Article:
For all the value of data and metrics, personal stories have a unique power to inspire, motivate or teach us to be more compassionate and understanding.

Because doctors and nurses see people at their most vulnerable or most relieved, they often hear patients speak about struggles and triumphs. A new project at West County Health Centers trains clinic providers and staff to record videos of patients telling their stories—when such impactful moments organically emerge. West County hopes sharing these videos in exam rooms will help build empathy and trust among staff, patients and the community.

The Impact of Stories

In our daily lives we are constantly bombarded with new information. What sticks are stories, ideas and details animated by narrative and emotion. Listening to the personal stories of others, especially those about emotional issues like health, can help us learn and make an impact on how we behave.

For a clinic sharing stories can humanize the too-often stressful and arcane process of getting healthcare. Hearing from patients who struggled with difficult health issues or who received care that made their lives better can put other patients at ease, keep staff motivated and help organizations learn how to improve their practices. Hearing stories from staff and volunteers can help build trust in the community.

Dispelling Exam Room Boredom

Sitting in a sterile exam room waiting for your turn with the doctor can be a disconcerting, even frustrating experience. To help provide a more interesting, comfortable patient experience, WCHC is installing monitors with Apple TVs to allow patients to watch channels of programmed video content. Along with videos about maintaining a healthy lifestyle, those waiting in the exam room will be able to watch videos of both patients and staff telling their personal stories. This gives patients something to do while they wait, and lets them learn about the organization and get acquainted with the care they are about to receive.

How It Works

  • At WCHC providers and staff are equipped with iPads. Along with accessing electronic health records, these tablet computers have cameras that can record video.
  • Providers and staff should be on the lookout for personal stories from patients. These stories should be about their health or wellness journey, or about their care at the clinic.
  • As a staff member or provider recording a story, ask the patient if the clinic could record their story to share on West County’s internal Apple TV network, website and other communications. If need be, explain why you found their story worthwhile and how others could benefit from hearing it.
  • If the patient agrees, ask them to fill out a release form.
  • Next the staff or provider adjusts the lighting in the room. Light should be focused on the front and sides of the patient’s face, not lit from behind where they would be in shadow.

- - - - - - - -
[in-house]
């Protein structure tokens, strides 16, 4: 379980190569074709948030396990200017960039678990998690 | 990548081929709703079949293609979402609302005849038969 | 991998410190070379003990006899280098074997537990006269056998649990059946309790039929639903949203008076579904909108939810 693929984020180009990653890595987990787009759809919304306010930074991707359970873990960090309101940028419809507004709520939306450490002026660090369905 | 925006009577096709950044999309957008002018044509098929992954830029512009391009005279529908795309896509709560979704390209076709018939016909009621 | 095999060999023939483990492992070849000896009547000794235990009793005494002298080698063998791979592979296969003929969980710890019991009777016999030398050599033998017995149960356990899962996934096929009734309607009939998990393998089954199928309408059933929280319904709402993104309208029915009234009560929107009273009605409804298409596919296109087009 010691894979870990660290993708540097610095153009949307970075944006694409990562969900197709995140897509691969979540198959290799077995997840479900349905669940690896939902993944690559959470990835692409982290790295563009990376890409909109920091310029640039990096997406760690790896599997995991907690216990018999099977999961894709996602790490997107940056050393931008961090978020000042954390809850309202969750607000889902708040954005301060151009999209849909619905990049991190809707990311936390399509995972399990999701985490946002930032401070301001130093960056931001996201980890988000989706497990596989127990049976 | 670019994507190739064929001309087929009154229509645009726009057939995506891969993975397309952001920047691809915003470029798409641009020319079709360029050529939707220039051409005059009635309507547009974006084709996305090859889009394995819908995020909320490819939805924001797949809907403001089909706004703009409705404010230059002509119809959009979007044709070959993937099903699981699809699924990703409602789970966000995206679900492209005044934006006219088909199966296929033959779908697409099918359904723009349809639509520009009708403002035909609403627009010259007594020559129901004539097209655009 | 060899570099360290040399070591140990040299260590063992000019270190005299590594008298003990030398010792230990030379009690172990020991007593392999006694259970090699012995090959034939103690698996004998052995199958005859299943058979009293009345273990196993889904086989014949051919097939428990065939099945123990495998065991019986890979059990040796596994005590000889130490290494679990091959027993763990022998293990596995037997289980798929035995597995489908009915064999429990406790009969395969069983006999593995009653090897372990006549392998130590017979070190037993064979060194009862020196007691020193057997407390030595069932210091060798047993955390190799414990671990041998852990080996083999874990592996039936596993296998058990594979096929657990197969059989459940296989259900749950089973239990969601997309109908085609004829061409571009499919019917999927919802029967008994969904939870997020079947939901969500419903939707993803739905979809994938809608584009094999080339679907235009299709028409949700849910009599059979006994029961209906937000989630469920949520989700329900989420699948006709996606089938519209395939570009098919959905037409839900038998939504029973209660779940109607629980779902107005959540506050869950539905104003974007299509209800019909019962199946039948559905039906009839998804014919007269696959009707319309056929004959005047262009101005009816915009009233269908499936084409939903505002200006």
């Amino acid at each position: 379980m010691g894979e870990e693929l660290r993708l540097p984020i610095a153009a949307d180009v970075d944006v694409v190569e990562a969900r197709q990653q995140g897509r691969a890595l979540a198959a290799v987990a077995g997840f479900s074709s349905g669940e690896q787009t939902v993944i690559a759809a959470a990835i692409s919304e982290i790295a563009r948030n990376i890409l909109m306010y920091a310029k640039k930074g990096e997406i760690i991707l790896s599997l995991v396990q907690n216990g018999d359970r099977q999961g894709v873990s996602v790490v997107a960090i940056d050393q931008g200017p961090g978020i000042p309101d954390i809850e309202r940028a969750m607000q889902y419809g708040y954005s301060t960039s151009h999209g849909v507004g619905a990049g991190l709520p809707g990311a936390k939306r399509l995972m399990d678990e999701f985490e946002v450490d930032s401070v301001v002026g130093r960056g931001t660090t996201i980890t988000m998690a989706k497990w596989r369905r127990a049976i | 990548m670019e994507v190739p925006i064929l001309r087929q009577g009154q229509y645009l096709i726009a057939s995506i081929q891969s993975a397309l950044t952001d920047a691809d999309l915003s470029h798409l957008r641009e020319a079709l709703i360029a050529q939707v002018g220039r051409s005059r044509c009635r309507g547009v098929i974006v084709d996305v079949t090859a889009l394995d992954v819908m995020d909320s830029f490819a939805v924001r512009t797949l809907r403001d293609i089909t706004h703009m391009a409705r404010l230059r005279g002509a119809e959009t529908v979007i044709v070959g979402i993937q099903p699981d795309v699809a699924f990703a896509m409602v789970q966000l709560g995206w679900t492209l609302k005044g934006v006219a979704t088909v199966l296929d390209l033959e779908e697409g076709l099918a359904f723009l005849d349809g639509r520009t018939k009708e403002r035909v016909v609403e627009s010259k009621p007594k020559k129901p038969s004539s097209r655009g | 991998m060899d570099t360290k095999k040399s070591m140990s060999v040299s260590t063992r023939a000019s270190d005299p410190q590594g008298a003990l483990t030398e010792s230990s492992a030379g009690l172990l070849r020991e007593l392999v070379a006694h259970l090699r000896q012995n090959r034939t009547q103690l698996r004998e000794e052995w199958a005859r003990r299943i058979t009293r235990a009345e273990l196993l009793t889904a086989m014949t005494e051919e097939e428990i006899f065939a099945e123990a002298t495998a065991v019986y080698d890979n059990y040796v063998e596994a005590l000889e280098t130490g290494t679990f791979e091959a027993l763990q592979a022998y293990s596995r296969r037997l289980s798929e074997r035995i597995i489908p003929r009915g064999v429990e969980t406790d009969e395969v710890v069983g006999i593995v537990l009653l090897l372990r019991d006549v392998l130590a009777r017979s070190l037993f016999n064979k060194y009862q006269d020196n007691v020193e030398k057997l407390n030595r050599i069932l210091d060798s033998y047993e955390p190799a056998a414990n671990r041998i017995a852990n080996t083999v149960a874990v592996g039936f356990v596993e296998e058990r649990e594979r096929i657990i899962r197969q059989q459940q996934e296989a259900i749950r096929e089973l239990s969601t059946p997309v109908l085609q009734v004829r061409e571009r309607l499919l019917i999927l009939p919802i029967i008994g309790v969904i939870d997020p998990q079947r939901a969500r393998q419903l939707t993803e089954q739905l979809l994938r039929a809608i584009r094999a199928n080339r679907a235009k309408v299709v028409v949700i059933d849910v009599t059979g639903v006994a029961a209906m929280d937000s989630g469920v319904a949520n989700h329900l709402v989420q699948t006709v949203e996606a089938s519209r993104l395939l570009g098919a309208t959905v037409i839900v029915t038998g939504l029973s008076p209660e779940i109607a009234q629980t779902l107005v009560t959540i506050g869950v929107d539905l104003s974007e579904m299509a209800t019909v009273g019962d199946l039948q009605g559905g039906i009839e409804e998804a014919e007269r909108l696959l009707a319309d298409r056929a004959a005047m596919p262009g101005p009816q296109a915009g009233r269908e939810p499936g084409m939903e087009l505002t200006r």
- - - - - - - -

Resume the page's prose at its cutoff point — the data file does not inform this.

• Mute outside noises by closing the door. Turn the volume up on the iPad.
  • Launch the Camera app and drag the slider to select “video.”
  • Hold the iPad horizontally (as a paper printed in landscape mode) and frame the patient in the center. Make sure there isn’t too much “headroom” in the frame above the patient. If you can, rest the iPad on a level surface to prevent shaking.
  • Tap the screen to activate the automatic exposure rectangle. Center the rectangle on the speaker’s face.
  • Press the “record” button. Then count to five and signal to the patient they should begin. When they finish speaking, count to five again before pressing the “record” button again to stop.
  • Tap the thumbnail image of the patient in the corner of the screen and review the recording. Let the patient watch it to make sure they are comfortable with the recording.
  • The video is automatically saved in the Photos app.
  • Upload the video to a secure server to protect patient privacy, and delete it from the iPad.
  • The staff member who recorded the video should then alert their supervisor, who can arrange for final editing and review.
  • The video can then be used in the Apple TV channel, as well as in other communications such as the clinic website.
  • For privacy reasons, when sharing patient stories don’t use any identifying information beyond the patient’s first name and image.

Best Uses, Biggest Impacts

To determine if a patient story is worth sharing, clinics should look at four criteria. First, it should be about the patient’s health, their wellness journey, or the care they received at that clinic. Second, the story should be emotionally compelling. Third, it should be a story that others could benefit from hearing, particularly if it can inspire them to make good decisions about their own health. Finally, recorded stories should be less than five minutes long.

Lessons from Practice

  • When WCHC first decided to try to record personal stories, they asked staff to simply report when a patient shared an appropriate story with them. A videographer would later contact the patient to try to schedule a meeting for the patient to recount their story on video. However tracking down the patients and arranging suitable recording times proved to be challenging. It was better to try to capture patient stories in the moments just after they were first told.
  • In piloting attempts, WCHC has found that patients are very open to sharing their stories. Patients can feel as though they rarely get a chance to make themselves heard. This is especially true for patients from underserved communities. Once they get warmed up it can be hard to get them to stop.

What’s Next?

West County will soon be premiering their first set of staff and patient stories on their internal Apple TV network, as well as deploying the iPad video training to staff to start collecting more stories.

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